So I dedicated my thesis to understand more about like the role of AI and its intersection with accountability. Obviously now with like the GDPR, but also with the new AI act coming up and that is when I realized that I really have to learn more about this field more from an ethical perspective and that’s why I started with with this degree in AI, ethics and society at Cambridge. So it has been quite a yeah a long time. But yeah, I’m really happy in the end.
Daly: Yeah, it kind of sounds like kind of starting with that kind of well, it’s interesting to hear you kind of say about with the data science degree, there kind of wasn’t by the sounds of it, much in the way of kind of focus on that ethical side. Then it definitely seems like more and more like this creation of the course it’s definitely becoming like a really active area and a really important area as well.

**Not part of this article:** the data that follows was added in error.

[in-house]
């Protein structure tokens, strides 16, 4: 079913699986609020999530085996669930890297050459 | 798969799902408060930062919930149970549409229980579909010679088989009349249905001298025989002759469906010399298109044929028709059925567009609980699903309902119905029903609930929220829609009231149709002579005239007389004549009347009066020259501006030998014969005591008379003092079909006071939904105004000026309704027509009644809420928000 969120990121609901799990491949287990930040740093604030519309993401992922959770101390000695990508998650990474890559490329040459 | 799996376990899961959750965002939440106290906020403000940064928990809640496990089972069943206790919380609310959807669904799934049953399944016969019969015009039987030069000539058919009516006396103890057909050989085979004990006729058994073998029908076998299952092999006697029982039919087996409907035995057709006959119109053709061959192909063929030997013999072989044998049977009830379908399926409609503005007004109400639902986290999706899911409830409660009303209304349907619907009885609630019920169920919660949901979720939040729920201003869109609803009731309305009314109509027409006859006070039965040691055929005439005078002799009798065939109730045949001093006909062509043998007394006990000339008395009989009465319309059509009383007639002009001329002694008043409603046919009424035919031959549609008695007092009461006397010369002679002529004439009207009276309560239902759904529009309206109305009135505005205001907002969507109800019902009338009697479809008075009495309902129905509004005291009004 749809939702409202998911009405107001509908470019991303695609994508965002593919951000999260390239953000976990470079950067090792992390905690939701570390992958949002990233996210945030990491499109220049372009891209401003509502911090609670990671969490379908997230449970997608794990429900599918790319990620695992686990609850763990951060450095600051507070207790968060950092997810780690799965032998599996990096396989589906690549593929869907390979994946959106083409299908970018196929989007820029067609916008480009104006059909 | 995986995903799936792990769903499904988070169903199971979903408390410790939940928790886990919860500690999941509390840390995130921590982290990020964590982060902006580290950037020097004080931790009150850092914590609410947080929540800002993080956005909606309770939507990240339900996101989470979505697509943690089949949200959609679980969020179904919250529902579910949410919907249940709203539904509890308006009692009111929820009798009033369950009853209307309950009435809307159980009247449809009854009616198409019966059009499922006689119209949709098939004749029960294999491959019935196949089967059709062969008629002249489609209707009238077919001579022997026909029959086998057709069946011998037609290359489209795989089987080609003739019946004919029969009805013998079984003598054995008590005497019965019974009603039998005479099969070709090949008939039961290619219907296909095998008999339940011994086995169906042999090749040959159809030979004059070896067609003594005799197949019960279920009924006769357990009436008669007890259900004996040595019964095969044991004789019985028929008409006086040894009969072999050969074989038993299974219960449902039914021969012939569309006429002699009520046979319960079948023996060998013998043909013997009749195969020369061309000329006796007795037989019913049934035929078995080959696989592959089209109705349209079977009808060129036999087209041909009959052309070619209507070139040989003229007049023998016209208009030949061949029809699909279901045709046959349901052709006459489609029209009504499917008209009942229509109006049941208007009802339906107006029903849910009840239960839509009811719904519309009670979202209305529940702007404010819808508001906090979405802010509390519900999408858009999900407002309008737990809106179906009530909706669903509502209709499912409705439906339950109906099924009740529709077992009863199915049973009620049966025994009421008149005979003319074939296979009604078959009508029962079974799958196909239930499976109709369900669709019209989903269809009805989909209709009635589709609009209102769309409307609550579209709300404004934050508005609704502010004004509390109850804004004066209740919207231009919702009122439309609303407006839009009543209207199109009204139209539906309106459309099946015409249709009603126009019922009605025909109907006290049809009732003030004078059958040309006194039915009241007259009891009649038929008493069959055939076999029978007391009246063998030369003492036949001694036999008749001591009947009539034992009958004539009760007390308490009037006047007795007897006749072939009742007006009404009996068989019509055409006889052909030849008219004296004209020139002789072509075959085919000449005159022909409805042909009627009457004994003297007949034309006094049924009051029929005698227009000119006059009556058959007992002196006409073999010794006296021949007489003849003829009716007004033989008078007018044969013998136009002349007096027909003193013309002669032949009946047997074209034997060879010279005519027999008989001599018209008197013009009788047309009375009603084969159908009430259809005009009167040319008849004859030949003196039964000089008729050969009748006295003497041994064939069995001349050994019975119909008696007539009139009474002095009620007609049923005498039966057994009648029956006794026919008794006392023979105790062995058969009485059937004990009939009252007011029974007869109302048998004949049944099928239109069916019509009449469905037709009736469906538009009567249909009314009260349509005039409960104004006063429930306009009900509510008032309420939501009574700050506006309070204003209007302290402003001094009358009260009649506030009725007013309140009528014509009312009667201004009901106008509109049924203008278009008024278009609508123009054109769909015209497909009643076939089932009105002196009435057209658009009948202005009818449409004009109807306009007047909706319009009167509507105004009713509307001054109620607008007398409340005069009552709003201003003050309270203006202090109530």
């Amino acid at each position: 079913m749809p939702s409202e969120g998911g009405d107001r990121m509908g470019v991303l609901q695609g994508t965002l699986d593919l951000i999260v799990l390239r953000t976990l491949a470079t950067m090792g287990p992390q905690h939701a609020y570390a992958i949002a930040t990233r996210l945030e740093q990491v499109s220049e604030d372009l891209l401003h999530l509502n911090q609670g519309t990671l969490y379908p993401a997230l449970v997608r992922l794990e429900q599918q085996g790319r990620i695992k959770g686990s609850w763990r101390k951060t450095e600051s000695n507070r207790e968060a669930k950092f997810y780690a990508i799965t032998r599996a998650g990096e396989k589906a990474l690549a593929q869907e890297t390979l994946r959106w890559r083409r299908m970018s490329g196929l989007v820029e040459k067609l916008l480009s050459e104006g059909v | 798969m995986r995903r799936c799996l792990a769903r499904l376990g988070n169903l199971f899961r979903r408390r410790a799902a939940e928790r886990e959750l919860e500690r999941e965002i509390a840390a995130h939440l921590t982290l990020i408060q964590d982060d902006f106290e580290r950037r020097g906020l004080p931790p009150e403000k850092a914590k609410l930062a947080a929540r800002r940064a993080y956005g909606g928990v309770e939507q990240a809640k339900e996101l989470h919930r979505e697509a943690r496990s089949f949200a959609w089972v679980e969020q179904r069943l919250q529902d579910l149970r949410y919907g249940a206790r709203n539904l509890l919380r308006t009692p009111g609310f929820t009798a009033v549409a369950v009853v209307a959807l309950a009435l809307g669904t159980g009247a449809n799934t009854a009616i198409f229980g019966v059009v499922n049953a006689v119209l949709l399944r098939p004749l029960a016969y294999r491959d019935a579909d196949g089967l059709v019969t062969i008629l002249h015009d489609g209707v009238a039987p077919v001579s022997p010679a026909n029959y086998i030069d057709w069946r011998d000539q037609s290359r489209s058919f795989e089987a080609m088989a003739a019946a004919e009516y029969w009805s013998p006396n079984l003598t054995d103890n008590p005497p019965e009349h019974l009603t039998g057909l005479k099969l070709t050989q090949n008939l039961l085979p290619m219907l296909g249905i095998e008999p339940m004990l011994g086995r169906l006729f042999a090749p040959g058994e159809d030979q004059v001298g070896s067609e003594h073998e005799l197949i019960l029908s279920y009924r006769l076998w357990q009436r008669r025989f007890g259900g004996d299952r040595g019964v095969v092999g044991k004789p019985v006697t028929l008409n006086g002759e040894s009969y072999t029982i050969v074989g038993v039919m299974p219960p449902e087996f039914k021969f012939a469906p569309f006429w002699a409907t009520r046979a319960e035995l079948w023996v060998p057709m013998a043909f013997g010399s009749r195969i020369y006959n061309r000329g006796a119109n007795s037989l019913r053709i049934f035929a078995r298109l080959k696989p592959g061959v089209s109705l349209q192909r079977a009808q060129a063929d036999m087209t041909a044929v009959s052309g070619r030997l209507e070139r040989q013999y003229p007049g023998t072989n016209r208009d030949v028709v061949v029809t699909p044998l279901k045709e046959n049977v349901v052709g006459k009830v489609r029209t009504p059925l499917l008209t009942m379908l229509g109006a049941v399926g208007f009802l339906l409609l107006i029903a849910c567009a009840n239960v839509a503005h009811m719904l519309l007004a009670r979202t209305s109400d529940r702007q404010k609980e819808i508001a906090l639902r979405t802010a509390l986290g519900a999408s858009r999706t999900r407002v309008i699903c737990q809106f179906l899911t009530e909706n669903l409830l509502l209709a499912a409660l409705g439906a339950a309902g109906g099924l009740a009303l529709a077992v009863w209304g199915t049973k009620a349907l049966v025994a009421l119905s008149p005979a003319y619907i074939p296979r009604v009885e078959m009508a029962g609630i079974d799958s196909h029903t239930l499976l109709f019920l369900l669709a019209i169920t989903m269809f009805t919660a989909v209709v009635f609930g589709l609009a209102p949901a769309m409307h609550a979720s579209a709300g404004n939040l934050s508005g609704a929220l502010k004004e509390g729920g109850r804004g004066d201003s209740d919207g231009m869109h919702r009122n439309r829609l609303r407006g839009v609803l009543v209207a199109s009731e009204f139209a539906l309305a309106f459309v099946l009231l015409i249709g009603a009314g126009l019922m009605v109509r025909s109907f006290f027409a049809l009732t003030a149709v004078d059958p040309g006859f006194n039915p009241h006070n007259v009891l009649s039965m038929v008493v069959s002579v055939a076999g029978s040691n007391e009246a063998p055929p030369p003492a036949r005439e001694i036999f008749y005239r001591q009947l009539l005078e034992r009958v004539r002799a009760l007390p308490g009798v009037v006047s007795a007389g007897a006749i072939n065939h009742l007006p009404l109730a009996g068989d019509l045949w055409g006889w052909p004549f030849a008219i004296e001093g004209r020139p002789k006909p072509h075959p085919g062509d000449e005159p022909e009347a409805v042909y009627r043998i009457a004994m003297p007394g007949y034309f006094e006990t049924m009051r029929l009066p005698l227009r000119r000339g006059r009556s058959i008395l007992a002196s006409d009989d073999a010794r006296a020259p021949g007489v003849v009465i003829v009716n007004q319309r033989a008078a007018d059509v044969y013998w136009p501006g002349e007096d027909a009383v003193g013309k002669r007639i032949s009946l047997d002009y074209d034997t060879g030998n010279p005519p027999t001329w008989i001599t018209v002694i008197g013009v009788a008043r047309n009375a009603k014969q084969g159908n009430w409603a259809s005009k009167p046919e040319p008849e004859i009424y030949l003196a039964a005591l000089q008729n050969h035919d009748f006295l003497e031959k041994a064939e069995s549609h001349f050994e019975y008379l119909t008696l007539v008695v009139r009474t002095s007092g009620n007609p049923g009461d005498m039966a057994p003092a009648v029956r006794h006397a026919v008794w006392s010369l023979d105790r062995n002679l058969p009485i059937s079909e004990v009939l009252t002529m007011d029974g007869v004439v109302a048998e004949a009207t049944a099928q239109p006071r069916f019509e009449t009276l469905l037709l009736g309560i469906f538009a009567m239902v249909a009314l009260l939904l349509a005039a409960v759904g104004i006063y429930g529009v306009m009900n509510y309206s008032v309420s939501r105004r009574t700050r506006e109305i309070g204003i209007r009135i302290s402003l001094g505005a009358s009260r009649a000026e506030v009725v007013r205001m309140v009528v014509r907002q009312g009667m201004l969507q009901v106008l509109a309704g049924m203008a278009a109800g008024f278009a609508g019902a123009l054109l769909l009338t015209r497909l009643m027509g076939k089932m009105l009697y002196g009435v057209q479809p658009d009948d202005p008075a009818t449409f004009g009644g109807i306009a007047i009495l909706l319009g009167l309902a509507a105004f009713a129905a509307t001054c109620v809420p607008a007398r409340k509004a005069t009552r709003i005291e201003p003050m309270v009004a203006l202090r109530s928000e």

Yeah yeah, obviously like there was this ethics washing, so like we had like 2 courses of like 2 weeks talking about these ethical dilemmas and obviously like. We talk about the famous trolley problem and that’s it, I know like OK we check then we check the box, ethics is done and now we go further to like the datasets and the models etc which obviously makes sense for a data science degree, but at the same time I feel like as a data scientist you have such a great responsibility within contemporary society so the least that one should expect is that you also have a profound knowledge of the ethical side and the potential negative impact it could have.
Daly: Absolutely yeah, and and as we have said, like with hopefully more people kind of taking these kind of ethical approaches what do you think might be some of the biggest changes that we see in AI, I guess in general in the next 5 to 10 years?